What’s New in Pittsburgh Food for January
A new pizza joint, a soul food restaurant and a natural wine shop have my attention.
Brothers Brad and Travis Wolf are City of Pittsburgh firefighters (Brad for 15 years and Travis for five) with a passion for pizza. Following more than a year of planning, the duo opened Pizza Lupo in a former bakery space in Lawrenceville at the end of December. The brothers specialize in thin and crispy gas-oven-style pies, offered as 14- and 18-inch rounds. They make terrific pizza, with a nicely baked, crackling crust and a beautiful, puffy edge that’s the sign of well-developed, properly fermented dough. The menu lists a few specialty pies, as well as a selection of toppings in the classic vein (pepperoni, sausage, green pepper, black olive). The Wolf brothers also offer a limited number of grandma-style pies each day, which are airy and crunchy. The place already ranks on my list of excellent Pittsburgh pizza, and, following a conversation with the brothers, I expect it’s just going to keep getting better. “I lay in bed thinking about what I can change. Different flours, different mixing techniques, more or less water in the dough. Different fermentation. Once it starts, there are endless possibilities,” says Travis, who started baking 10 years ago.
5123 Butler St., Lawrenceville; 412/78-.9922, pizza-lupo.com
Fat Frankz Soul Food
Three generations of cooks launched their first restaurant together last week in Bloomfield. “We’ve always cooked. It’s what we do. We’re a family of people who cook,” says Tasha Graham, who owns Fat Frankz with her mother, Claudette Talbert, and her son, Dante Talbert. Graham is the primary chef, but all three work in the kitchen alongside other family members. Their opening menu lists dishes such as stuffed chicken, fried catfish, chicken wings and pepper steak, as well as sides such as candied yams, baked macaroni and cheese and cabbage. Graham’s daughter, Jasmina Graham, adds custom cupcakes to the mix. Following an initial visit, I was impressed with the tender, savory pepper steak, as well as the sweet and spicy cabbage. The portions are generous and the prices are reasonable. As for the name, Graham says, “It’s a name we just came up with. There is no Fat Frank. It just sounded good, and so we went with it.”
4507 Liberty Ave., Bloomfield; 412/586-4716, instagram.com/fatfrankz_soulfood
Nine O’Clock Wines
Celine Roberts and Christie Kliewer spent a lot of time talking about the nuances of wine at Bar Marco, where they both worked as part of the front of house staff prior to the onset of the COVID-19 pandemic. The restaurant’s specialization in natural wines — broadly characterized as wine made with minimum input through its production — sparked an interest in both of them. Those conversations begat a business plan, and, as the pandemic wore on, an opportunity to turn that idea into a wine shop in the front room of Bar Marco, which has remained takeout-only. With Nine O’Clock Wines, Roberts (who previously wrote for Pittsburgh Magazine) and Kliewer join a small cadre of restaurant-based wine shops with a selection of natural wines. The duo offers a monthly wine box subscription, which comes with three bottles of wine curated to the season, as well as a terrific selection of individual bottles. Not sure how to approach natural wines? Part of their business model is trying to help make natural wine more approachable, and the duo is on-site (masked, as you should be) to help get you started.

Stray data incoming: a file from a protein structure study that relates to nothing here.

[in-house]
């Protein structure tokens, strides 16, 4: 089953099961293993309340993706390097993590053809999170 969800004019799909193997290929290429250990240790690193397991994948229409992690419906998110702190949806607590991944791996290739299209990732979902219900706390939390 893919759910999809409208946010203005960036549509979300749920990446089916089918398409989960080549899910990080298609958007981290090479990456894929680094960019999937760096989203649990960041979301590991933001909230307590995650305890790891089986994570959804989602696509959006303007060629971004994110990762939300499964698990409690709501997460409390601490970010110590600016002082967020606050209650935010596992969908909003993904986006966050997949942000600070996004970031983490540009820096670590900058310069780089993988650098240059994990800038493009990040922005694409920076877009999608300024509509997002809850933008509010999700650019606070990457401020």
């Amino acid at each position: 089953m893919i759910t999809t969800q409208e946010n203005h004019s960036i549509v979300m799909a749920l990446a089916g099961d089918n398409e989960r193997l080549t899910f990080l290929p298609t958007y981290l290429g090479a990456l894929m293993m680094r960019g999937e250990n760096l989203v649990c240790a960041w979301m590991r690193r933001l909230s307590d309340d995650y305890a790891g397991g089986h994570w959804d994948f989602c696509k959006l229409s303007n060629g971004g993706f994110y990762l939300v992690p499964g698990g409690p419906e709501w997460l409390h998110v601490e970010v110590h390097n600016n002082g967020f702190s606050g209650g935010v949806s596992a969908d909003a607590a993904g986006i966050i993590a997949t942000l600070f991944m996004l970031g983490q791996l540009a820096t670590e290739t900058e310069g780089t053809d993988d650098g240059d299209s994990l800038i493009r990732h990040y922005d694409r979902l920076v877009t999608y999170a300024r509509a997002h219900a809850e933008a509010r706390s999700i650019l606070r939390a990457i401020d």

2216 Penn Ave., Strip District; nineoclockwines.com
There are a lot of breweries in Pittsburgh now (more than 50 in the region), and Trace Brewing looks to be an excellent addition to the mix. Head brewer Zach Colton comes with a resume that includes work locally at Strange Roots, Dancing Gnome and Four Seasons, as well as Trillium Brewing Co. in Boston. The brewery is takeout only for now — but built with a lovely outdoor and indoor set-up when the situation allows — and offers a rotating selection of styles.
4312 Main St., Bloomfield; 412/904-3555, tracebloomfield.com
Steve Martorano, the well-known television chef who in a press release is billed as a “celebrity cook,” just opened Martorano’s Prime at Rivers Casino Pittsburgh. This is the fourth location of the Italian-American steakhouse, where classic dishes such as linguine and clams, spaghetti and meatballs and veal chop are on the opening menu.
777 Casino Dr., North Shore; 412/566-4799, riverscasino.com/pittsburgh/dining/martoranos-prime